Should UK Jews make aliyah?

Israel’s Deputy Minister Michael Oren MK is reported as having suggested that, should Labour Party leader Jeremy Corbyn be elected as prime minister in the next UK general elections, Israel should “extend the warmest invitation to British Jews” and encourage them to make aliyah.

Having myself made aliyah from England more than 30 years ago, his proposal sounds at first sight to be a welcome one. However, the Israel to which they would come is one in which most of them would not feel at home.

Anglo Jews tend to be fair-minded and tolerant people both in terms of their religious and political opinions. They have grown up and live in a country in which decency and mutual consideration are hallmarks of the society. There are things you don’t do, because, as they would put it, “that’s not cricket”.

In a nation, which many view as the cradle of democracy, they recognize that minorities have rights and that the acid test of a true democracy is its ability not only to carry out the will of the majority but also to defend the rights of the minority. As the saying goes, “I may disapprove of what you say, but I will defend to the death your right to say it.”

Although the majority of Anglo Jews are nominally Orthodox in their religious persuasion, when they do go to synagogue on a Shabbat, they tend to park their car around the corner. They eat kosher at home, but are less fussy when eating out. Approximately 30% of UK Jewry belong to Reform, Liberal and Masorti (Conservative) congregations.

In Israel they would find that Reform and Conservative Jews suffer from religious discrimination and that their rabbis and congregations are not granted equal rights on either a national or a municipal level. Having recently won a District Court appeal against Hod Hasharon’s town council and its mayor, Chai Adiv, for having treated our Reform congregation unfairly, I have personally experienced Israel’s unwillingness to behave decently when it comes to religious pluralism.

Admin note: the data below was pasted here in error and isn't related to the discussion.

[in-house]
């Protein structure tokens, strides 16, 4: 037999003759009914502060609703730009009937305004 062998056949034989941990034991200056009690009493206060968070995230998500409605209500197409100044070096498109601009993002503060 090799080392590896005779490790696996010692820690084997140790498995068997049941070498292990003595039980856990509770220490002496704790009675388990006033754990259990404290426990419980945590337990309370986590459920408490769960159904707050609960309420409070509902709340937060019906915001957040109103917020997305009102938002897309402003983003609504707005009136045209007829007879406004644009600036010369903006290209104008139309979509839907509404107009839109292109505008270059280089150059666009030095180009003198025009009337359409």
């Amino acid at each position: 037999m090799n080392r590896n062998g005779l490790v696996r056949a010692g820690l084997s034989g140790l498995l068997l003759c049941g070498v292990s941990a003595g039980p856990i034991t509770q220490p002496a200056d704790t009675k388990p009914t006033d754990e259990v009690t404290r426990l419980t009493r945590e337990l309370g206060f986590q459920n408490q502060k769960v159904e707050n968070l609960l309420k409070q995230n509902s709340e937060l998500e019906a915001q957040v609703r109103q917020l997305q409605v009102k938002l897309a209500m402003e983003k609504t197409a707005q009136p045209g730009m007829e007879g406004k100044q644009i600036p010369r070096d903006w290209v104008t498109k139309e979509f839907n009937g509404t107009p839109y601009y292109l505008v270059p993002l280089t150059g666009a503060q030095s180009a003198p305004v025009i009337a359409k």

Were they to make aliyah, Anglo Jews would find themselves having to choose between sending their children to secular (mamlachti) or religious (mamlachti-dati) schools. They would be unhappy with their children going to parties and participating in organized activities on Friday evenings, but they would also not feel at home in a country in which their children would feel uncomfortable at mamlachti-dati schools for not being shomrey Shabbat (Sabbath observant).

Respecting the rights of minorities and being moderate in their political opinions, most English Jews would not identify with the religious and political policies of a right-wing-religious, Netanyahu-Bennett led government that supports Jewish settlement on the West Bank at the expense of the prospect of a 2-State solution to the Israel/Palestinian conflict.

When many French Jews chose to leave their country several years ago following the growing number of anti-Semitic attacks there, most of them preferred to go to the United States, Canada or the UK rather than come to Israel. Life is easier there. And while Israel is keen on the idea of people making Aliyah, it has a poor record in its treatment of olim (immigrants).

Of course, I would prefer Jews from all over the world to come to Israel. However, there are sadly too many good reasons for them not to do so.

About the Author
Rabbi Boyden was educated and received his rabbinical ordination in London, England. Having served as the rabbi of Cheshire Reform Congregation for thirteen years, he made aliyah with his family in 1985. He has established Reform congregations in Ra'anana and Hod Hasharon and previously served as director of the Israel Reform Movement's Beit Din.
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